7 years later, govt yet to relocate Bududa landslide victims

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BULAMBULI. A disaster that struck Bududa District in 2010 left several villages buried by the mudslide from the nearby Mt Elgon, hundreds dead and scores displaced.
Government, in a bid to avoid similar re-occurrences since there were visible huge cracks on the mountain, relocated the survivors to Kiryadongo District.

However, many of the relocated residents have since returned reasoning that government had abandoned them. Some claimed they didn’t adapt easily to the new environment since the soils were not as fertile as those back home in Bududa.
To that effect, government acquired about 2,800 acres of land worth Shs8b in Bunambutye Sub-county in Bulambuli District on grounds that it had similar features like the Bududa soils to have the affected land slide victims resettled, according to the Office of the Prime Minister (OPM).

In July 2015, the Relief, Disaster Preparedness and Refugees minister, Mr Hilary Onek, organised a meeting in Mabale Village in Bunambutye Sub-county and promised the victims that they will be relocated.
Mr Onek explained that the ground team is working hard to ensure that land is divided for every family to acquire two acres for both resettlement and cultivation.

According to the resettlement action plan for Bugisu sub-region from OPM, a copy of which Daily Monitor has seen, government will also construct health facilities, schools, churches, mosques and industrial parks for resettled landslide victims.
The OPM delegation headed by Mr Titus Muhofa, said the verification exercise of vulnerable families is meant to pave way for the resettlement of 500 families out of 25,000 families waiting to be relocated to safer areas in Bunambutye Sub-county.

“The OPM will verify few families that are at risk of landslides and then be resettled in safe low-lying areas in Bunambutye and those even who had forced themselves to the secured land have to come back to the ancestral villages for verification before we could officially resettle them,” Mr Muhofa said.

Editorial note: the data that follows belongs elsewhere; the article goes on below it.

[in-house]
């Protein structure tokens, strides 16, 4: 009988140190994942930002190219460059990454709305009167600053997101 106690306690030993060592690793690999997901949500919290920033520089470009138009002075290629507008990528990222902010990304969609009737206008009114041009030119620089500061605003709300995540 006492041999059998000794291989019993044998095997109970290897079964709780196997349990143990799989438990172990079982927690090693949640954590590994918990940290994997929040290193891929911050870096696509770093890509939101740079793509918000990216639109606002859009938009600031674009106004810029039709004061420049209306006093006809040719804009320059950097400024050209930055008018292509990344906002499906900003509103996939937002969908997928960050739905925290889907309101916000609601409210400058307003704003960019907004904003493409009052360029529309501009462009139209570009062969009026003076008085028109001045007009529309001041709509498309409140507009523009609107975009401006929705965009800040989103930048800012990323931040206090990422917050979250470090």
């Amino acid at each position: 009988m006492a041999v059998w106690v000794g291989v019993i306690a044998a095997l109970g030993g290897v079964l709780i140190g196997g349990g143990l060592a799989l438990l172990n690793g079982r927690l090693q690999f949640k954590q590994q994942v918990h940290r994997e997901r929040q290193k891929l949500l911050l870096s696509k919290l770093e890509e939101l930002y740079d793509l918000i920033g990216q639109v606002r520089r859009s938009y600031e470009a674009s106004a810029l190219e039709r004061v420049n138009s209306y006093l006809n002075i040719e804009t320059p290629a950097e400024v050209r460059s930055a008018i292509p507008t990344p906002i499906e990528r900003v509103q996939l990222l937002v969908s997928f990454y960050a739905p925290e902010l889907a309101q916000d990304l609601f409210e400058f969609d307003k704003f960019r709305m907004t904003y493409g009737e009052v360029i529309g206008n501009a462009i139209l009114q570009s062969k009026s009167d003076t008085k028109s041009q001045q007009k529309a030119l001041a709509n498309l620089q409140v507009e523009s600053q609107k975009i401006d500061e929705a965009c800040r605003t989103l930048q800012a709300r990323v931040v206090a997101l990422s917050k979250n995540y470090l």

The construction of roads to create better access to the area has been completed and the exercise has been successful after OPM brought all stakeholders in the affected areas on board, according to OPM officials.

He said the necessary infrastructure has been put in place and the 8.4km-road has been completed under the supervision of the OPM.
But Majinya County MP John Baptist Nambeshe attributed the delay to relocate the land slide victims to corruption in government.
“The place where government is claiming to have bought is waterlogged and some people are still claiming ownership of the land,” said Mr Nambeshe. He claimed that the cost of the said land was inflated by the government officials whom he didn’t name.

“This is a stage managed delay of the purported relocation. They just want to confuse us and misappropriate money,” he claimed.
According to Mr Nambeshe, the government should acquire another piece of land but not that one of Bunambutye.
“How do you relocate people from Mt Elgon to swampy areas? Which type of relocation is that?” he asked.

Bududa District chairperson Wilson Watira wondered why government has delayed to relocate people yet the process started in 2010 during the Nametsi landslides.
Bulambuli LC5 chairperson Simon Peter Wanazofu said OPM is responding to the district’s concern to relocate the most vulnerable families in an exercise that will cover the sub-counties of Namisuni, Lusha, Sisiyi, Bulago, Bumabono, Buluganya, Masila and Bumasoba.

Mr Wanazofu, however, urged government to speed up the process of relocating people to safer areas saying it’s long overdue.
The Elgon region has registered several spates of deadly landslides. In March 2010, for instance, more than 150 people were killed and 10,000 displaced in Nametsi, Bududa District.
The OPM spokesperson, Mr Julius Mucunguzi, declined to comment. “I cannot confirm the allegations because I’m not sure whether you work with Daily Monitor,” he said.

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